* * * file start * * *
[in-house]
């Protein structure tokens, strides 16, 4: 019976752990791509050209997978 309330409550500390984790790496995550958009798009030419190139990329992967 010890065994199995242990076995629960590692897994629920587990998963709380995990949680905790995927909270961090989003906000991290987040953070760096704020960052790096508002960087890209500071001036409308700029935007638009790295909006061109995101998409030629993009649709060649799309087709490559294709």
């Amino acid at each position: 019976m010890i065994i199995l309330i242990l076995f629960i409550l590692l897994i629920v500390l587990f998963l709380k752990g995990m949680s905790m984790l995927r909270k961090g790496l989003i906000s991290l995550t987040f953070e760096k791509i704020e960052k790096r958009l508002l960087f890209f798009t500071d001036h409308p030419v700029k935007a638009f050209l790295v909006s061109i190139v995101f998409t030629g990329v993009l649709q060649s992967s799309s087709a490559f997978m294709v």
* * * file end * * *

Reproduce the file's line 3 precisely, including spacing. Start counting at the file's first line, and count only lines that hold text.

């Amino acid at each position: 019976m010890i065994i199995l309330i242990l076995f629960i409550l590692l897994i629920v500390l587990f998963l709380k752990g995990m949680s905790m984790l995927r909270k961090g790496l989003i906000s991290l995550t987040f953070e760096k791509i704020e960052k790096r958009l508002l960087f890209f798009t500071d001036h409308p030419v700029k935007a638009f050209l790295v909006s061109i190139v995101f998409t030629g990329v993009l649709q060649s992967s799309s087709a490559f997978m294709v």